In 1903, the US Army gave Samuel Pierpont Langley an enormous sum of money to build a steam-powered aerodrome. Huge crowds of onlookers and reporters gathered at the launching site: a tall scaffold mounted on a houseboat. The engine gradually built up tremendous power, creating an increasingly deafening sound — before the aerodrome dropped off its perch and fell straight down into the Potomac River.

I’m reminded of this story because I just received the first edits from my recording sessions with the Daedalus String Quartet.  The fourth movement of my second quartet, from 2002, is called “Langley,” in honor of this auspicious event.  Like the other five movements in this quartet, it is a fugue.  I’ve attached the sound file here, in case you are wondering how this composer would go about making a fugue sound like a colossal screwup.

And if you are wondering why a composer in the early 21st century is writing fugues, well, you’ve come to the right place because I’m going to tell you.

There’s a lot of music out there of all stripes that I find appealing and I’m very glad it exists.  Just because I like/love/admire/respect a certain type of music, though, doesn’t mean I should try to emulate it.  My music reflects my deeply held beliefs and desires.  As long as I’m a living composer and I’m writing the music I want to hear, I’m fulfilling my obligation as an artist, which is to share a vision that balances the world I perceive and the world I imagine.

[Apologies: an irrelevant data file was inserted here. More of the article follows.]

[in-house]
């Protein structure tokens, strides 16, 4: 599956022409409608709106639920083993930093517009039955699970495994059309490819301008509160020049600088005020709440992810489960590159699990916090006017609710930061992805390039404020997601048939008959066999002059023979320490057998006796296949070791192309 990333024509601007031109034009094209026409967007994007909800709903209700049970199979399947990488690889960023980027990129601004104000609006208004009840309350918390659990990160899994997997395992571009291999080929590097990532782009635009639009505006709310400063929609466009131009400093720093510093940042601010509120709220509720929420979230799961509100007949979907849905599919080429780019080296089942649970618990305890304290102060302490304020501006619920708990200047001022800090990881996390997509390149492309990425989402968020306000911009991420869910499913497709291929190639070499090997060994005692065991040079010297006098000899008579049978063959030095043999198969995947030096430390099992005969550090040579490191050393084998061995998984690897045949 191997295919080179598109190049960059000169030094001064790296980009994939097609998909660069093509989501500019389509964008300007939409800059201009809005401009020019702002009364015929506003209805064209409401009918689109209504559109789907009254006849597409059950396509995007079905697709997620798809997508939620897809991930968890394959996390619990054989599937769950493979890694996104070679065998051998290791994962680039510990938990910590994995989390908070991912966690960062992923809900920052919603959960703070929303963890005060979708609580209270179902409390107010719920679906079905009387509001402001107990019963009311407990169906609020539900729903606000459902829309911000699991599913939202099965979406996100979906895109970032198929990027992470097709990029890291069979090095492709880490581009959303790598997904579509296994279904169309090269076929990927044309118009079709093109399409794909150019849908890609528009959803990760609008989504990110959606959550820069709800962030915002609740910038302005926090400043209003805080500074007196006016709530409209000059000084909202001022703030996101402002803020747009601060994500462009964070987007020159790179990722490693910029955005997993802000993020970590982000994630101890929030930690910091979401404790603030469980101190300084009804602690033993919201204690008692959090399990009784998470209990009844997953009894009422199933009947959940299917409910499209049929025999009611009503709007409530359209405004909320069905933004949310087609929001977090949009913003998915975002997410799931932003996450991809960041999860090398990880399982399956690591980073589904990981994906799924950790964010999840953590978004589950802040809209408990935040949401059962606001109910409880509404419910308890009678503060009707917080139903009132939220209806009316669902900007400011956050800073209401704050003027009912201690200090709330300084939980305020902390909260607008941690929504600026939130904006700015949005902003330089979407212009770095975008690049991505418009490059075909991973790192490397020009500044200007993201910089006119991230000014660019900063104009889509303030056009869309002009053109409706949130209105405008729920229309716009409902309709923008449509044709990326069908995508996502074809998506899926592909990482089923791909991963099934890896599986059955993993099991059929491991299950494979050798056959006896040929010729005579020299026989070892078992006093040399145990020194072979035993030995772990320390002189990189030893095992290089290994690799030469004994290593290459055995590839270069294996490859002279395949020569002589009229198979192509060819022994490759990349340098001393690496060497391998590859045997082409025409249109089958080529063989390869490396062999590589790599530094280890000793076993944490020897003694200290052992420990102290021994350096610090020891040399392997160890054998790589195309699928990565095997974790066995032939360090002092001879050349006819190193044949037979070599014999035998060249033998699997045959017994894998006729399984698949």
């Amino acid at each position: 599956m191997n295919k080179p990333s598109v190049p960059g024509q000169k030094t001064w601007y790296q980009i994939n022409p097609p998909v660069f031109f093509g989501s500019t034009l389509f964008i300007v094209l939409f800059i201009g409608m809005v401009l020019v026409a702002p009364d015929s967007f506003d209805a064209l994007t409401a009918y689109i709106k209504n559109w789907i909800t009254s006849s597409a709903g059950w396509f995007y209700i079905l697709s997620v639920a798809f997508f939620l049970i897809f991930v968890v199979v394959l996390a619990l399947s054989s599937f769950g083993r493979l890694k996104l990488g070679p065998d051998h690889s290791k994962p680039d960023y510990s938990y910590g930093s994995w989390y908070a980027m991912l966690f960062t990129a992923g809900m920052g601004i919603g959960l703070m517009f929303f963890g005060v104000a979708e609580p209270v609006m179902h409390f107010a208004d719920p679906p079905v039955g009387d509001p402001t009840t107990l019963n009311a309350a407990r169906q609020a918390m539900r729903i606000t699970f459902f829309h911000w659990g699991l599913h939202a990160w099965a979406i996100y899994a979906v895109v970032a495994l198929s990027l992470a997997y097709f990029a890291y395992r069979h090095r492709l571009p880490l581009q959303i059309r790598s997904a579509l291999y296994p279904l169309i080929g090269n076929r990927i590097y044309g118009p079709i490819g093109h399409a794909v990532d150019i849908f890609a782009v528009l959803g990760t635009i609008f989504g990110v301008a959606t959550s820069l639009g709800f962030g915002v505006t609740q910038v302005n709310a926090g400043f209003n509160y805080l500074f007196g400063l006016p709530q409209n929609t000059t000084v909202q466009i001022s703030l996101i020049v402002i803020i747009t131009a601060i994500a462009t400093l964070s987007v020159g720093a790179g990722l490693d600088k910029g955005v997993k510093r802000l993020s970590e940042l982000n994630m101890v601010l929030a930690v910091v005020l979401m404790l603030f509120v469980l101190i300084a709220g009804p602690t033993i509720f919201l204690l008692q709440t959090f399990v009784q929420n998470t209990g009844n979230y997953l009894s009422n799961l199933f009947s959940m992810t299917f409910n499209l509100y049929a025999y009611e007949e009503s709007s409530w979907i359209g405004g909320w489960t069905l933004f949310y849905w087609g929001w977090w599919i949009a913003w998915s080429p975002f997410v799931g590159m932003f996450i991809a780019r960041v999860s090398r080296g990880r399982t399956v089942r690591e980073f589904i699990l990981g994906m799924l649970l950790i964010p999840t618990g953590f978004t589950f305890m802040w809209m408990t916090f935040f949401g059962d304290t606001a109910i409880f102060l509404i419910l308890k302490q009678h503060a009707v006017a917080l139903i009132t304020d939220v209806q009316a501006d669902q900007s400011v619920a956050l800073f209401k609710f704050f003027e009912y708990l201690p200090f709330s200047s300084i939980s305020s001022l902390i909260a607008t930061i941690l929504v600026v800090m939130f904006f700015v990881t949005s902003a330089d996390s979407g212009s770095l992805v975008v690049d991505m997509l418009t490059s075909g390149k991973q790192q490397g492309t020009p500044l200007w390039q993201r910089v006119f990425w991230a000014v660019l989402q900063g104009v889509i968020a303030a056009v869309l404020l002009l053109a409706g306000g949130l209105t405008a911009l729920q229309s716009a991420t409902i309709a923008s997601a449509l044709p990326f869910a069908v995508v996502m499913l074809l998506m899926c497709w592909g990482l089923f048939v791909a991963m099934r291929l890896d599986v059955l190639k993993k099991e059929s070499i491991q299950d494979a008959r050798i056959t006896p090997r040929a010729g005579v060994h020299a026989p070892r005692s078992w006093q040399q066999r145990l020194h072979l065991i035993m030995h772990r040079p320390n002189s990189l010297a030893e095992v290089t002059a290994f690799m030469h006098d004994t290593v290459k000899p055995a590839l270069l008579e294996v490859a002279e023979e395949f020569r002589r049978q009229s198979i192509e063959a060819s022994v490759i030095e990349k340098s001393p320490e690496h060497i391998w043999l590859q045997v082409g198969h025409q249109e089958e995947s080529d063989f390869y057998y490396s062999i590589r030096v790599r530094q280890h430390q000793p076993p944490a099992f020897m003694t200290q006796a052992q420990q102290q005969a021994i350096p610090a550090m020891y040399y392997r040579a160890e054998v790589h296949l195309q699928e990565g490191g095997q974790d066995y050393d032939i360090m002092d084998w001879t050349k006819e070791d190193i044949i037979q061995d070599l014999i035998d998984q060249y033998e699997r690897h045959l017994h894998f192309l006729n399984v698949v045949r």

There are several threads of inquiry in my music, but one of them is an interest in how we resolve musical conflict.  Conflict is a part of my everyday existence, from geopolitical events in the news to choosing a pair of socks in the morning.  Sometimes I resolve these conflicts through negotiation, sometimes I put them off through denial, sometimes I plow through them, sometimes I deflect them with humor.  And sometimes I have to just learn to live with them.

Traditional forms like fugue get a lot of their impetus from the way that conflict is channeled and resolved.  When I use one of these forms I look for ways to understand conflict and work toward resolution using some of the means at the disposal of a 21st-century composer.  Along the way, I gain a deeper understanding of relationships in general, of cause and effect, of the limits of existing responsibly in an imperfect world.

So when I hear someone say that these traditional forms are irrelevant to contemporary life, I shrug, because it seems to me that they are as relevant as you make them.  Again, I don’t think everyone should be doing what I’m doing – that would be ridiculous.  But I think a world in which nobody was doing what I’m doing would be a poorer one.

I had a lot of fun writing the fugues in this quartet, especially when I realized that a fugue subject needn’t be a monophonic line.  Using sequences of chords or just sounds as my subjects opened up all kinds of wonderful contrapuntal possibilities.

Incidentally, a few days after Langley’s fiasco, the Wright brothers made their first successful flight on the North Carolina coast — and nobody noticed.  A century later, it’s comforting to know that the mismanagement of government funds and the obtuseness of the media are not inventions of our own time.

And the amazing Emerson Quartet played No. 5 in Seattle last night.  I was very sorry not to be there.  Haven’t heard anything about how it went yet, so I guess it’s safe to assume no tomatoes were thrown.  And here’s the very nice review from last Saturday’s US premiere.

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